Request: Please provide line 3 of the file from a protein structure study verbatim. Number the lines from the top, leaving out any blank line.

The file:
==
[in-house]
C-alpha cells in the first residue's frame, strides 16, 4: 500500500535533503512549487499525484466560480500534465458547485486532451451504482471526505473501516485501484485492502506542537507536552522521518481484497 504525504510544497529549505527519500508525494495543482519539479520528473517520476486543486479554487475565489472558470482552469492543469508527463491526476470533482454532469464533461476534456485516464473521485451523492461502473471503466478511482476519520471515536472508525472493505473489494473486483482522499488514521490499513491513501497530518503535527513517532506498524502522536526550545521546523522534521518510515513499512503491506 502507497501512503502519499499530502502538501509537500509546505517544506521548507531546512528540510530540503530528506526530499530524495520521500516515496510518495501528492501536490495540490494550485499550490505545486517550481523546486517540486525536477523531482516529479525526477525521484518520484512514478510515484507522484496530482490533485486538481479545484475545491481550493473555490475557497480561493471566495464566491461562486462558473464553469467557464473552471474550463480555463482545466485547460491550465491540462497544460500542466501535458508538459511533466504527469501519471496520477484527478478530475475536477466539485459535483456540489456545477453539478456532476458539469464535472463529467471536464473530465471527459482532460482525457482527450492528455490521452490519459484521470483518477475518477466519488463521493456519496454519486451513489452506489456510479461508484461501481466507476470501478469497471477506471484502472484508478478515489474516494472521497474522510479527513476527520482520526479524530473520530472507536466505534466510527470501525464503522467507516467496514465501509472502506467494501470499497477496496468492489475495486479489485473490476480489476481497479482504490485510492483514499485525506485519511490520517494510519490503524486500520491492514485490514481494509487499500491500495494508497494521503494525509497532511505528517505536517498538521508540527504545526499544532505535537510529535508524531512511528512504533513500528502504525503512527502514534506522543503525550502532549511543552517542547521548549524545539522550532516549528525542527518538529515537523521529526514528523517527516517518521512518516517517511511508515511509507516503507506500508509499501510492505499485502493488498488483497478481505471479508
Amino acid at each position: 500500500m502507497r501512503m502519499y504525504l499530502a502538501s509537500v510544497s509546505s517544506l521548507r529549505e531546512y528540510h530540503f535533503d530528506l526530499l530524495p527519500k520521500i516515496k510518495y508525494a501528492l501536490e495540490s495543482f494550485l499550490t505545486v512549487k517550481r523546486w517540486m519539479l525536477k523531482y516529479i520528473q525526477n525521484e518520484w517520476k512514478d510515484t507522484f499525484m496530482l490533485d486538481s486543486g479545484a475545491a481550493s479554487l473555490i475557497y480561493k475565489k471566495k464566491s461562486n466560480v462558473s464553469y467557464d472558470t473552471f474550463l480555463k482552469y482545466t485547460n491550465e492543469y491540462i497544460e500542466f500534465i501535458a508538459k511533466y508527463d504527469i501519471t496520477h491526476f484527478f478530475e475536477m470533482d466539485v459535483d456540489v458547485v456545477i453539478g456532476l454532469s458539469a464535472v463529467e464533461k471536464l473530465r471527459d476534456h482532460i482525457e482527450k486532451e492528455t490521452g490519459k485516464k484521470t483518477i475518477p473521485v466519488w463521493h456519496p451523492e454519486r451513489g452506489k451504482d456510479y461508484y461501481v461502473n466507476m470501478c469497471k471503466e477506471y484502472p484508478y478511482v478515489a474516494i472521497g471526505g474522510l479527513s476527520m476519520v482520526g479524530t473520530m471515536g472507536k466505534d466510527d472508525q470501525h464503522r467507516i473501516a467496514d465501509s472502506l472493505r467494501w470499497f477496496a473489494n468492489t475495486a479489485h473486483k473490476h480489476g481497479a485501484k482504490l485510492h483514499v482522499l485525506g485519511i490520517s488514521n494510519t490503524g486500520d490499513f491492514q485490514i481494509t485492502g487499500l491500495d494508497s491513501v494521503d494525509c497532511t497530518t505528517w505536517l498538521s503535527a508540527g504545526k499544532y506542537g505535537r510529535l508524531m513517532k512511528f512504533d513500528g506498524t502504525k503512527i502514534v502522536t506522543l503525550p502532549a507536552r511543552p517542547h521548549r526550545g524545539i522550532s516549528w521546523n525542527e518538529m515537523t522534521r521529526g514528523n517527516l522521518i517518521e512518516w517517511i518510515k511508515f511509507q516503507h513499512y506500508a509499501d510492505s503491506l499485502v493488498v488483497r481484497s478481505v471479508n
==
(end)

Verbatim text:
Amino acid at each position: 500500500m502507497r501512503m502519499y504525504l499530502a502538501s509537500v510544497s509546505s517544506l521548507r529549505e531546512y528540510h530540503f535533503d530528506l526530499l530524495p527519500k520521500i516515496k510518495y508525494a501528492l501536490e495540490s495543482f494550485l499550490t505545486v512549487k517550481r523546486w517540486m519539479l525536477k523531482y516529479i520528473q525526477n525521484e518520484w517520476k512514478d510515484t507522484f499525484m496530482l490533485d486538481s486543486g479545484a475545491a481550493s479554487l473555490i475557497y480561493k475565489k471566495k464566491s461562486n466560480v462558473s464553469y467557464d472558470t473552471f474550463l480555463k482552469y482545466t485547460n491550465e492543469y491540462i497544460e500542466f500534465i501535458a508538459k511533466y508527463d504527469i501519471t496520477h491526476f484527478f478530475e475536477m470533482d466539485v459535483d456540489v458547485v456545477i453539478g456532476l454532469s458539469a464535472v463529467e464533461k471536464l473530465r471527459d476534456h482532460i482525457e482527450k486532451e492528455t490521452g490519459k485516464k484521470t483518477i475518477p473521485v466519488w463521493h456519496p451523492e454519486r451513489g452506489k451504482d456510479y461508484y461501481v461502473n466507476m470501478c469497471k471503466e477506471y484502472p484508478y478511482v478515489a474516494i472521497g471526505g474522510l479527513s476527520m476519520v482520526g479524530t473520530m471515536g472507536k466505534d466510527d472508525q470501525h464503522r467507516i473501516a467496514d465501509s472502506l472493505r467494501w470499497f477496496a473489494n468492489t475495486a479489485h473486483k473490476h480489476g481497479a485501484k482504490l485510492h483514499v482522499l485525506g485519511i490520517s488514521n494510519t490503524g486500520d490499513f491492514q485490514i481494509t485492502g487499500l491500495d494508497s491513501v494521503d494525509c497532511t497530518t505528517w505536517l498538521s503535527a508540527g504545526k499544532y506542537g505535537r510529535l508524531m513517532k512511528f512504533d513500528g506498524t502504525k503512527i502514534v502522536t506522543l503525550p502532549a507536552r511543552p517542547h521548549r526550545g524545539i522550532s516549528w521546523n525542527e518538529m515537523t522534521r521529526g514528523n517527516l522521518i517518521e512518516w517517511i518510515k511508515f511509507q516503507h513499512y506500508a509499501d510492505s503491506l499485502v493488498v488483497r481484497s478481505v471479508n